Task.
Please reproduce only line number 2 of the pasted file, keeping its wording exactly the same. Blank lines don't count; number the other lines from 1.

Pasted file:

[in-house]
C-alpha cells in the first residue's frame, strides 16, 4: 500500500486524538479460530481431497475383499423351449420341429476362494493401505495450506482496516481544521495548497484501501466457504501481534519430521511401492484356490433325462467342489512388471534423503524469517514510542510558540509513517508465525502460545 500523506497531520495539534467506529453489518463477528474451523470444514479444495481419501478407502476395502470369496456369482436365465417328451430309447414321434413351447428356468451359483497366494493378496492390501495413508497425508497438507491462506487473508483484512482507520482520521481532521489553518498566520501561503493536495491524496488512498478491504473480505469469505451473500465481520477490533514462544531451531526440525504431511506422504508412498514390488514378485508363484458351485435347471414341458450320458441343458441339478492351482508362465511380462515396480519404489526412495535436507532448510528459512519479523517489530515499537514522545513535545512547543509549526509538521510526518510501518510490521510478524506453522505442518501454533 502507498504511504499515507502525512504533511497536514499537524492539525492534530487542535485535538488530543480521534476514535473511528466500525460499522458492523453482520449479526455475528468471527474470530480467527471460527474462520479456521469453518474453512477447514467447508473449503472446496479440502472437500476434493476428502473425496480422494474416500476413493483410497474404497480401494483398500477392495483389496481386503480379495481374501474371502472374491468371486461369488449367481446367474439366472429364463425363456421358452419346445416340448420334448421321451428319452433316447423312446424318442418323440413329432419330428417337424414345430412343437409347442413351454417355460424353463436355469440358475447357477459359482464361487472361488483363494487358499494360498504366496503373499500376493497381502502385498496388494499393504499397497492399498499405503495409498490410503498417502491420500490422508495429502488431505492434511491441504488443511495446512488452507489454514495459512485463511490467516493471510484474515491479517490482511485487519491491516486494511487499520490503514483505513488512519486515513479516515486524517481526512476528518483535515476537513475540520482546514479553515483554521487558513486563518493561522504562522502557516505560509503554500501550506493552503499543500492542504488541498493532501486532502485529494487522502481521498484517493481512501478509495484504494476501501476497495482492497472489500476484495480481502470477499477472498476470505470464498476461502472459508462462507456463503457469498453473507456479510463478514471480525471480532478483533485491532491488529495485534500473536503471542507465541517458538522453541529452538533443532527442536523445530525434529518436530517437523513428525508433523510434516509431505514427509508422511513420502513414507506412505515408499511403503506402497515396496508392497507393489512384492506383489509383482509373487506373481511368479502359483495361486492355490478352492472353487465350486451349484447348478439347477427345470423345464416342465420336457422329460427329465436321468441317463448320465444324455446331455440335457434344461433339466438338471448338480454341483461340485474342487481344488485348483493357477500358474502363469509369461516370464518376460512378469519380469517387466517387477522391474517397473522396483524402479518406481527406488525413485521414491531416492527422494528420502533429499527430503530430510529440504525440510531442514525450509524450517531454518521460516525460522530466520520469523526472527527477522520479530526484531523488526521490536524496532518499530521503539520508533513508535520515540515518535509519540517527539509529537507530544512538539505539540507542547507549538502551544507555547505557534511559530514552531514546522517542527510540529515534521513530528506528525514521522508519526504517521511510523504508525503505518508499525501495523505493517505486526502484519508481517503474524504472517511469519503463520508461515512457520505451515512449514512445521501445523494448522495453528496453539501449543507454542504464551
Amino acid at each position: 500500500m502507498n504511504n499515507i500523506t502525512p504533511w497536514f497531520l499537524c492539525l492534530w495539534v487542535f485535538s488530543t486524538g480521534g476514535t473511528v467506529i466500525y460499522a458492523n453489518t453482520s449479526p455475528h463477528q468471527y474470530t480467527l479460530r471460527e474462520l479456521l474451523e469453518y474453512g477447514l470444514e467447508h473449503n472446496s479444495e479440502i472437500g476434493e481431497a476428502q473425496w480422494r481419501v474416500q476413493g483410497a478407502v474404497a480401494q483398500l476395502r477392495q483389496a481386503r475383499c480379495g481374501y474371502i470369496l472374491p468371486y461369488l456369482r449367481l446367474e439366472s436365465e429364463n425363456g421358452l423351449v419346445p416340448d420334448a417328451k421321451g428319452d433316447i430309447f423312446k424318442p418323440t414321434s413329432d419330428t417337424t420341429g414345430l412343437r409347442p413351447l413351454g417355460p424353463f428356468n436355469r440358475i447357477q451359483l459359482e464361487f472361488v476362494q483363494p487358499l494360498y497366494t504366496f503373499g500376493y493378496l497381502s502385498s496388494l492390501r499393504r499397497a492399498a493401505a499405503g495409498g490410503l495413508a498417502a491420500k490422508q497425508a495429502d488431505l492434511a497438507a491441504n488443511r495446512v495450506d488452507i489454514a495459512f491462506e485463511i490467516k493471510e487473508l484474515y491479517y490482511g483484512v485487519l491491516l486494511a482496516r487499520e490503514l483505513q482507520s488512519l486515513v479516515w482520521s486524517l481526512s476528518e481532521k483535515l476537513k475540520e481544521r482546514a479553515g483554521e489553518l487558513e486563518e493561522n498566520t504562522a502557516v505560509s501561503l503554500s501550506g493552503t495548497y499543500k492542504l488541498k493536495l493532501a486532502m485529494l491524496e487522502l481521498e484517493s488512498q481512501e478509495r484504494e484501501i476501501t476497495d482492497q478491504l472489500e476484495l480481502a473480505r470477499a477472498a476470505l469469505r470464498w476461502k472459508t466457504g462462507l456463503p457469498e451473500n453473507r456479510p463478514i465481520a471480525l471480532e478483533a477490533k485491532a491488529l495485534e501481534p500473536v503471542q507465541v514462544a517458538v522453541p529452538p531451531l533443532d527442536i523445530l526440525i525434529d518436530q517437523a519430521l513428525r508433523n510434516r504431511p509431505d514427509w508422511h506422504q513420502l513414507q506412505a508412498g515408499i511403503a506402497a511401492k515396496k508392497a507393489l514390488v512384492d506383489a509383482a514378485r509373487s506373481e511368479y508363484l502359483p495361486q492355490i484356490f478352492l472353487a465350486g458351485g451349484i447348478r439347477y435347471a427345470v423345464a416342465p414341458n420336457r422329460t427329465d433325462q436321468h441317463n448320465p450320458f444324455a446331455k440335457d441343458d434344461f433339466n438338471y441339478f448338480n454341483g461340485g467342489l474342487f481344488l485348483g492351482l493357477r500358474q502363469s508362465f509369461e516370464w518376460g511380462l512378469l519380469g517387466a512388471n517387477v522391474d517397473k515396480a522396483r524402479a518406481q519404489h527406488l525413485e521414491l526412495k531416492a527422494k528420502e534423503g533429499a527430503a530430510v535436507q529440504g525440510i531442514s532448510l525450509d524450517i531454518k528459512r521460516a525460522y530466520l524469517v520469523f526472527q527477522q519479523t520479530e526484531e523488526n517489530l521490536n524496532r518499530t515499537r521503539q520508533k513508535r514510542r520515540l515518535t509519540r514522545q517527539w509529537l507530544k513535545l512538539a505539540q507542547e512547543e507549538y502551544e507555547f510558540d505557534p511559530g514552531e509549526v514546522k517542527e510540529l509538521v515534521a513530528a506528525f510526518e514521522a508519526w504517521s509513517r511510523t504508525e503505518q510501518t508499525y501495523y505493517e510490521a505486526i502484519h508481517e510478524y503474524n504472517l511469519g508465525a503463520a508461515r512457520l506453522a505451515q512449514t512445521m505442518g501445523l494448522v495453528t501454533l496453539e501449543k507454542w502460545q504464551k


C-alpha cells in the first residue's frame, strides 16, 4: 500500500486524538479460530481431497475383499423351449420341429476362494493401505495450506482496516481544521495548497484501501466457504501481534519430521511401492484356490433325462467342489512388471534423503524469517514510542510558540509513517508465525502460545 500523506497531520495539534467506529453489518463477528474451523470444514479444495481419501478407502476395502470369496456369482436365465417328451430309447414321434413351447428356468451359483497366494493378496492390501495413508497425508497438507491462506487473508483484512482507520482520521481532521489553518498566520501561503493536495491524496488512498478491504473480505469469505451473500465481520477490533514462544531451531526440525504431511506422504508412498514390488514378485508363484458351485435347471414341458450320458441343458441339478492351482508362465511380462515396480519404489526412495535436507532448510528459512519479523517489530515499537514522545513535545512547543509549526509538521510526518510501518510490521510478524506453522505442518501454533 502507498504511504499515507502525512504533511497536514499537524492539525492534530487542535485535538488530543480521534476514535473511528466500525460499522458492523453482520449479526455475528468471527474470530480467527471460527474462520479456521469453518474453512477447514467447508473449503472446496479440502472437500476434493476428502473425496480422494474416500476413493483410497474404497480401494483398500477392495483389496481386503480379495481374501474371502472374491468371486461369488449367481446367474439366472429364463425363456421358452419346445416340448420334448421321451428319452433316447423312446424318442418323440413329432419330428417337424414345430412343437409347442413351454417355460424353463436355469440358475447357477459359482464361487472361488483363494487358499494360498504366496503373499500376493497381502502385498496388494499393504499397497492399498499405503495409498490410503498417502491420500490422508495429502488431505492434511491441504488443511495446512488452507489454514495459512485463511490467516493471510484474515491479517490482511485487519491491516486494511487499520490503514483505513488512519486515513479516515486524517481526512476528518483535515476537513475540520482546514479553515483554521487558513486563518493561522504562522502557516505560509503554500501550506493552503499543500492542504488541498493532501486532502485529494487522502481521498484517493481512501478509495484504494476501501476497495482492497472489500476484495480481502470477499477472498476470505470464498476461502472459508462462507456463503457469498453473507456479510463478514471480525471480532478483533485491532491488529495485534500473536503471542507465541517458538522453541529452538533443532527442536523445530525434529518436530517437523513428525508433523510434516509431505514427509508422511513420502513414507506412505515408499511403503506402497515396496508392497507393489512384492506383489509383482509373487506373481511368479502359483495361486492355490478352492472353487465350486451349484447348478439347477427345470423345464416342465420336457422329460427329465436321468441317463448320465444324455446331455440335457434344461433339466438338471448338480454341483461340485474342487481344488485348483493357477500358474502363469509369461516370464518376460512378469519380469517387466517387477522391474517397473522396483524402479518406481527406488525413485521414491531416492527422494528420502533429499527430503530430510529440504525440510531442514525450509524450517531454518521460516525460522530466520520469523526472527527477522520479530526484531523488526521490536524496532518499530521503539520508533513508535520515540515518535509519540517527539509529537507530544512538539505539540507542547507549538502551544507555547505557534511559530514552531514546522517542527510540529515534521513530528506528525514521522508519526504517521511510523504508525503505518508499525501495523505493517505486526502484519508481517503474524504472517511469519503463520508461515512457520505451515512449514512445521501445523494448522495453528496453539501449543507454542504464551